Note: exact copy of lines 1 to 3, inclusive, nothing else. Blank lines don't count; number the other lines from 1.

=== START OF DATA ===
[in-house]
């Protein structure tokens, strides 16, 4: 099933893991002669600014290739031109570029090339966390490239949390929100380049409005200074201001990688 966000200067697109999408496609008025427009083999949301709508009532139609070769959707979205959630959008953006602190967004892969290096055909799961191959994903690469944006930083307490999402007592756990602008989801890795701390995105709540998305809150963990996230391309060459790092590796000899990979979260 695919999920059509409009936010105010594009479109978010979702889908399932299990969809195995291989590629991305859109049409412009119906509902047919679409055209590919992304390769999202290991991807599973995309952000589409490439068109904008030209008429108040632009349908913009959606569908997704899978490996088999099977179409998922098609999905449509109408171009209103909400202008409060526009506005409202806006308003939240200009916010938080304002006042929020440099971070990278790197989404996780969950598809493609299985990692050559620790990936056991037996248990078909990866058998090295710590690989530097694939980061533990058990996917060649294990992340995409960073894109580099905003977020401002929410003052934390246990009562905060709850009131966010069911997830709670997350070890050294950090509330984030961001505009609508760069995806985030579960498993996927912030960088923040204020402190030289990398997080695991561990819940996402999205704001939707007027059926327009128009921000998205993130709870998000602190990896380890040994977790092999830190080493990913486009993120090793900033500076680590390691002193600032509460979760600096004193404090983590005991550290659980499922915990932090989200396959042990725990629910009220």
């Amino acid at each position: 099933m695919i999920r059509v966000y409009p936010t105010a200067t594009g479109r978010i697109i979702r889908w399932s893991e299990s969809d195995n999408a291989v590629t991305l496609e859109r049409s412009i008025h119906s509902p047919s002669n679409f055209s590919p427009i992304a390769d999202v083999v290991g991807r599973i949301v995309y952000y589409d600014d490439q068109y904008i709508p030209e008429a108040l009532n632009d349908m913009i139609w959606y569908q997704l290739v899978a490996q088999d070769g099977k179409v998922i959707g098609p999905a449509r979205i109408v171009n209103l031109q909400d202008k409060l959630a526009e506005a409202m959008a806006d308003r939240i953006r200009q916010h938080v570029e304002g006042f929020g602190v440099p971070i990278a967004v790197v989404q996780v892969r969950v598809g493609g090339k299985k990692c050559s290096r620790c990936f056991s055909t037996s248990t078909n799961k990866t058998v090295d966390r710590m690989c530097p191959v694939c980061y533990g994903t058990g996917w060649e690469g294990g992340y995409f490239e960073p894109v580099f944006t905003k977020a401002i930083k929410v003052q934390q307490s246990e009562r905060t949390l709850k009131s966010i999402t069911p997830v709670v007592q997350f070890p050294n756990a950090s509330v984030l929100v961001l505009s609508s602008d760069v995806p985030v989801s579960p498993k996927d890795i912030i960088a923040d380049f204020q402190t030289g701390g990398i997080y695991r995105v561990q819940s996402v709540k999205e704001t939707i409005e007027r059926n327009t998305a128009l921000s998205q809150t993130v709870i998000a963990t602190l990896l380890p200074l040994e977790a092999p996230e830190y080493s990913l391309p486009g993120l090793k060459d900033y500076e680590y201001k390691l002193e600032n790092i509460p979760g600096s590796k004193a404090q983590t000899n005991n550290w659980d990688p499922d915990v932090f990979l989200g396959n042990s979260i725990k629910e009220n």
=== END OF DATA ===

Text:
[in-house]
């Protein structure tokens, strides 16, 4: 099933893991002669600014290739031109570029090339966390490239949390929100380049409005200074201001990688 966000200067697109999408496609008025427009083999949301709508009532139609070769959707979205959630959008953006602190967004892969290096055909799961191959994903690469944006930083307490999402007592756990602008989801890795701390995105709540998305809150963990996230391309060459790092590796000899990979979260 695919999920059509409009936010105010594009479109978010979702889908399932299990969809195995291989590629991305859109049409412009119906509902047919679409055209590919992304390769999202290991991807599973995309952000589409490439068109904008030209008429108040632009349908913009959606569908997704899978490996088999099977179409998922098609999905449509109408171009209103909400202008409060526009506005409202806006308003939240200009916010938080304002006042929020440099971070990278790197989404996780969950598809493609299985990692050559620790990936056991037996248990078909990866058998090295710590690989530097694939980061533990058990996917060649294990992340995409960073894109580099905003977020401002929410003052934390246990009562905060709850009131966010069911997830709670997350070890050294950090509330984030961001505009609508760069995806985030579960498993996927912030960088923040204020402190030289990398997080695991561990819940996402999205704001939707007027059926327009128009921000998205993130709870998000602190990896380890040994977790092999830190080493990913486009993120090793900033500076680590390691002193600032509460979760600096004193404090983590005991550290659980499922915990932090989200396959042990725990629910009220």
């Amino acid at each position: 099933m695919i999920r059509v966000y409009p936010t105010a200067t594009g479109r978010i697109i979702r889908w399932s893991e299990s969809d195995n999408a291989v590629t991305l496609e859109r049409s412009i008025h119906s509902p047919s002669n679409f055209s590919p427009i992304a390769d999202v083999v290991g991807r599973i949301v995309y952000y589409d600014d490439q068109y904008i709508p030209e008429a108040l009532n632009d349908m913009i139609w959606y569908q997704l290739v899978a490996q088999d070769g099977k179409v998922i959707g098609p999905a449509r979205i109408v171009n209103l031109q909400d202008k409060l959630a526009e506005a409202m959008a806006d308003r939240i953006r200009q916010h938080v570029e304002g006042f929020g602190v440099p971070i990278a967004v790197v989404q996780v892969r969950v598809g493609g090339k299985k990692c050559s290096r620790c990936f056991s055909t037996s248990t078909n799961k990866t058998v090295d966390r710590m690989c530097p191959v694939c980061y533990g994903t058990g996917w060649e690469g294990g992340y995409f490239e960073p894109v580099f944006t905003k977020a401002i930083k929410v003052q934390q307490s246990e009562r905060t949390l709850k009131s966010i999402t069911p997830v709670v007592q997350f070890p050294n756990a950090s509330v984030l929100v961001l505009s609508s602008d760069v995806p985030v989801s579960p498993k996927d890795i912030i960088a923040d380049f204020q402190t030289g701390g990398i997080y695991r995105v561990q819940s996402v709540k999205e704001t939707i409005e007027r059926n327009t998305a128009l921000s998205q809150t993130v709870i998000a963990t602190l990896l380890p200074l040994e977790a092999p996230e830190y080493s990913l391309p486009g993120l090793k060459d900033y500076e680590y201001k390691l002193e600032n790092i509460p979760g600096s590796k004193a404090q983590t000899n005991n550290w659980d990688p499922d915990v932090f990979l989200g396959n042990s979260i725990k629910e009220n």